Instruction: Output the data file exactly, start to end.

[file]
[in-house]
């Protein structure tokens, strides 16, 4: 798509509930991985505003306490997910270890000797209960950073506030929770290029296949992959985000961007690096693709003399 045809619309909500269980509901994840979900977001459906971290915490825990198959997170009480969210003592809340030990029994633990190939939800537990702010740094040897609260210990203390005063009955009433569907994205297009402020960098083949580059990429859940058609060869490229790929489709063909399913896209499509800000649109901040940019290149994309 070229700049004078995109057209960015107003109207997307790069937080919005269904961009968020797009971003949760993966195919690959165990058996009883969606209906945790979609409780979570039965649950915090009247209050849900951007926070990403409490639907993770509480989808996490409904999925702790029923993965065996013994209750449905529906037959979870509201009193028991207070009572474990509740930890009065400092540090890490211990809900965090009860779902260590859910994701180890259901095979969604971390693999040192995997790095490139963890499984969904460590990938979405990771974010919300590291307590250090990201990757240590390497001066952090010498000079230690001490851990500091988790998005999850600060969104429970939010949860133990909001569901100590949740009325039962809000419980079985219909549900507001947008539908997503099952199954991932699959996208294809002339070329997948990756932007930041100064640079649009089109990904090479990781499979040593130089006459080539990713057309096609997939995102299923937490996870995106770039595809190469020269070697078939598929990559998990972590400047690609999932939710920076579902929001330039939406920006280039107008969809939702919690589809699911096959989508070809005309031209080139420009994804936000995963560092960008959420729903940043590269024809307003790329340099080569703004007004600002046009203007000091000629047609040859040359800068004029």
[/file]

[in-house]
């Protein structure tokens, strides 16, 4: 798509509930991985505003306490997910270890000797209960950073506030929770290029296949992959985000961007690096693709003399 045809619309909500269980509901994840979900977001459906971290915490825990198959997170009480969210003592809340030990029994633990190939939800537990702010740094040897609260210990203390005063009955009433569907994205297009402020960098083949580059990429859940058609060869490229790929489709063909399913896209499509800000649109901040940019290149994309 070229700049004078995109057209960015107003109207997307790069937080919005269904961009968020797009971003949760993966195919690959165990058996009883969606209906945790979609409780979570039965649950915090009247209050849900951007926070990403409490639907993770509480989808996490409904999925702790029923993965065996013994209750449905529906037959979870509201009193028991207070009572474990509740930890009065400092540090890490211990809900965090009860779902260590859910994701180890259901095979969604971390693999040192995997790095490139963890499984969904460590990938979405990771974010919300590291307590250090990201990757240590390497001066952090010498000079230690001490851990500091988790998005999850600060969104429970939010949860133990909001569901100590949740009325039962809000419980079985219909549900507001947008539908997503099952199954991932699959996208294809002339070329997948990756932007930041100064640079649009089109990904090479990781499979040593130089006459080539990713057309096609997939995102299923937490996870995106770039595809190469020269070697078939598929990559998990972590400047690609999932939710920076579902929001330039939406920006280039107008969809939702919690589809699911096959989508070809005309031209080139420009994804936000995963560092960008959420729903940043590269024809307003790329340099080569703004007004600002046009203007000091000629047609040859040359800068004029």